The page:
New Clawfoot Tubs
The many different kinds of clawfoot tubs fall into four broad categories: traditional roll rim, slipper, double ended, and pedestal.
The most common and familiar clawfoot tub is the traditional roll rim bath. Our roll rim tubs are based on the original cast iron tubs which were made by the millions between 1890 and 1940. The typical vintage roll rim bathtub measures 5' long – just big enough to fit into the standard post-World War I American bathroom. We offer our new tubs in 4', 4.5', 5', and 5.5' lengths to fit all sizes of people and spaces.
Slipper tubs are distinguished by their high-back construction which provides a more comfortable seating position. If you prefer to lounge in the tub with a place to rest your head, the slipper bathtub gives you all the support you’ll need.
Double-ended clawfoot tubs have each side rounded for your choice of bathing positions. These bath tubs have a center drain configuration and side-mounting faucet. The double-ended slipper tub offers both ends with high-back construction.
Pedestal tubs mimic the art-deco style tubs that appeared in the 1920s and 1930s. Instead of clawfeet, the pedestal tub sits on a base. Vintage Tub & Bath currently offers two styles of pedestal bathtubs: 61” roll rim and 66” double-ended.
Whichever style you choose, rest assured you’re choosing the best made tubs on the market. We’ve inspected and rejected many other tubs in a quest to find the highest quality cast iron clawfoot tubs anywhere on this planet. With the best interior porcelain, exterior finish, and foot fit, a Vintage Tub & Bath clawfoot tub will provide you with a lifetime of quality and value.
Clawfoot tub faucets are available in a variety of styles and mountings. Most of the faucets sold on our web site are antique reproductions made to resemble the faucets found during the early 1900s. Regular tub faucets like the Strom Plumbing P0030Q mount onto the inside wall of the tub and are generally small, compact tub fillers. For more function and form, the handshower faucets are larger tub fillers with the added practicality of a handheld shower – great for rinsing out the tub or washing hair. Handshower faucets like the Strom Plumbing P0146Q are available in wall-mounting, deck-mounting, and freestanding installations. To get the most function out of your tub, a shower enclosure generally comes complete with the faucet, riser pipe, shower head, shower ring, and supports. The Strom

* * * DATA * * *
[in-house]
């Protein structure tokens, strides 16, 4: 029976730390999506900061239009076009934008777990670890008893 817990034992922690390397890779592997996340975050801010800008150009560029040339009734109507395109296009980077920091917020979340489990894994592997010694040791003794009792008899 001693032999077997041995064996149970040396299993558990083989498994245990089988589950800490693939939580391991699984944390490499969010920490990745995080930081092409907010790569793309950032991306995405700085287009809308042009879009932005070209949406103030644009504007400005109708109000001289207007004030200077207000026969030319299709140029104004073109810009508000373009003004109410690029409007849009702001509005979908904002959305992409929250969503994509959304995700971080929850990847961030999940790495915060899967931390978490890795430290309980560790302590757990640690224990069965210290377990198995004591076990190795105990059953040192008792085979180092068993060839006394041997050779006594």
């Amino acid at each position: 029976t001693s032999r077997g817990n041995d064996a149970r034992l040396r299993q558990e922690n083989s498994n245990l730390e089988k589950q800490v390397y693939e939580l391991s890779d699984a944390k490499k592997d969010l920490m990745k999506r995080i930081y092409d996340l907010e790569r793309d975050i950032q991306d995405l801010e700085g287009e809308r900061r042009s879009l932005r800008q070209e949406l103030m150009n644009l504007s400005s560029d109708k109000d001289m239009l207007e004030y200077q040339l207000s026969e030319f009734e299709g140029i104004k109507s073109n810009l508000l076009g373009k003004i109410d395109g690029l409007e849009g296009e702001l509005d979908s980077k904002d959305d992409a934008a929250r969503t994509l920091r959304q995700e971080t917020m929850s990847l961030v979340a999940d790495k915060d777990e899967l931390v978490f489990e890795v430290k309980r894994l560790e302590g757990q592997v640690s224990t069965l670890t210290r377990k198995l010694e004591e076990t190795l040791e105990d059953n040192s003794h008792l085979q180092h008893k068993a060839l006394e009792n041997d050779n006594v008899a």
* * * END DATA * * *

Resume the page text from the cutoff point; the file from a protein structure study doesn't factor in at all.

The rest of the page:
Plumbing P0168Q shower enclosure has the added feature of a handshower faucet that mounts directly to the riser pipe.
Most faucets are available in a variety of finishes with the most popular being brass, chrome, and nickel. If you’re looking to remain true to an antique style, choose polished nickel as this is the finish most commonly found on antique faucets.
Drains and Supply Lines
There are two styles of clawfoot tub drains from which to choose: rubber stopper with chain or lift and turn. The more traditional of the two is the rubber stopper with chain, but either style will perform its intended function. All of our tub drains include the entire waste and overflow assembly. The appropriate drain to fit each tub is listed on its product page, so choosing the correct drain is just a click away.
Supply lines are the water pipes that go from the floor rough-in to the tub faucet. They need to be chosen to fit both the proper faucet configuration and rough-in through your floor. The lines we sell are for exposed installations and come in four general styles: straight, single offset, double offset, and freestanding. Straight supply lines are used with deck-mounted faucets. Single-offset and double-offset lines are used with our regular and handshower faucets as well as most of our shower enclosures. Freestanding supply lines are made of thicker brass to support the weight of the tub faucet and are roughed-in according to the centers of the faucet. Single-offset lines go through the floor at 3-3/8” on center. Double-offset
lines go through the floor at 8” on center. Straight supply lines are roughed-in on the same centers as the faucet drillings on the rim of the tub, most commonly 7”.